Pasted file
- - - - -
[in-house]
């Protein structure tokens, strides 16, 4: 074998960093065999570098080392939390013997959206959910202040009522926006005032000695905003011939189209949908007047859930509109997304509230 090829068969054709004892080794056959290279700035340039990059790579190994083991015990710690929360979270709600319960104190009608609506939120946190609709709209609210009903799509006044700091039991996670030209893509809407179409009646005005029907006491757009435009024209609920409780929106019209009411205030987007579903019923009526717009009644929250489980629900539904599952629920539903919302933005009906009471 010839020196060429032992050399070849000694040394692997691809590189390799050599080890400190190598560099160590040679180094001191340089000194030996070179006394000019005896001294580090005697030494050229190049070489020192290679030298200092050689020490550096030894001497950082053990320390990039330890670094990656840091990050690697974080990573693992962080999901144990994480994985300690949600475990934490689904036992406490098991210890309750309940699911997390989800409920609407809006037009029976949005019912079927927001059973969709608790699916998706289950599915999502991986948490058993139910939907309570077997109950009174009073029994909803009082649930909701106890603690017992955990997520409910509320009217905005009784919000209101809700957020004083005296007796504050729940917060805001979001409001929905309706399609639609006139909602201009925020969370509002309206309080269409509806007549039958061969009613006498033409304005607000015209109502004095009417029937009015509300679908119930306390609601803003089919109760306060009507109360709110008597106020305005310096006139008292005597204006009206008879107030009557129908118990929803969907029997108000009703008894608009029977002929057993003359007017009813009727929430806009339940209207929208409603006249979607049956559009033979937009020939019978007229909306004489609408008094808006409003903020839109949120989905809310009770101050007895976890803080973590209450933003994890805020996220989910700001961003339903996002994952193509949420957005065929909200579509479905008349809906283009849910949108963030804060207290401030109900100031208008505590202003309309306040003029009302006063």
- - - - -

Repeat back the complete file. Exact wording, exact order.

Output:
[in-house]
């Protein structure tokens, strides 16, 4: 074998960093065999570098080392939390013997959206959910202040009522926006005032000695905003011939189209949908007047859930509109997304509230 090829068969054709004892080794056959290279700035340039990059790579190994083991015990710690929360979270709600319960104190009608609506939120946190609709709209609210009903799509006044700091039991996670030209893509809407179409009646005005029907006491757009435009024209609920409780929106019209009411205030987007579903019923009526717009009644929250489980629900539904599952629920539903919302933005009906009471 010839020196060429032992050399070849000694040394692997691809590189390799050599080890400190190598560099160590040679180094001191340089000194030996070179006394000019005896001294580090005697030494050229190049070489020192290679030298200092050689020490550096030894001497950082053990320390990039330890670094990656840091990050690697974080990573693992962080999901144990994480994985300690949600475990934490689904036992406490098991210890309750309940699911997390989800409920609407809006037009029976949005019912079927927001059973969709608790699916998706289950599915999502991986948490058993139910939907309570077997109950009174009073029994909803009082649930909701106890603690017992955990997520409910509320009217905005009784919000209101809700957020004083005296007796504050729940917060805001979001409001929905309706399609639609006139909602201009925020969370509002309206309080269409509806007549039958061969009613006498033409304005607000015209109502004095009417029937009015509300679908119930306390609601803003089919109760306060009507109360709110008597106020305005310096006139008292005597204006009206008879107030009557129908118990929803969907029997108000009703008894608009029977002929057993003359007017009813009727929430806009339940209207929208409603006249979607049956559009033979937009020939019978007229909306004489609408008094808006409003903020839109949120989905809310009770101050007895976890803080973590209450933003994890805020996220989910700001961003339903996002994952193509949420957005065929909200579509479905008349809906283009849910949108963030804060207290401030109900100031208008505590202003309309306040003029009302006063």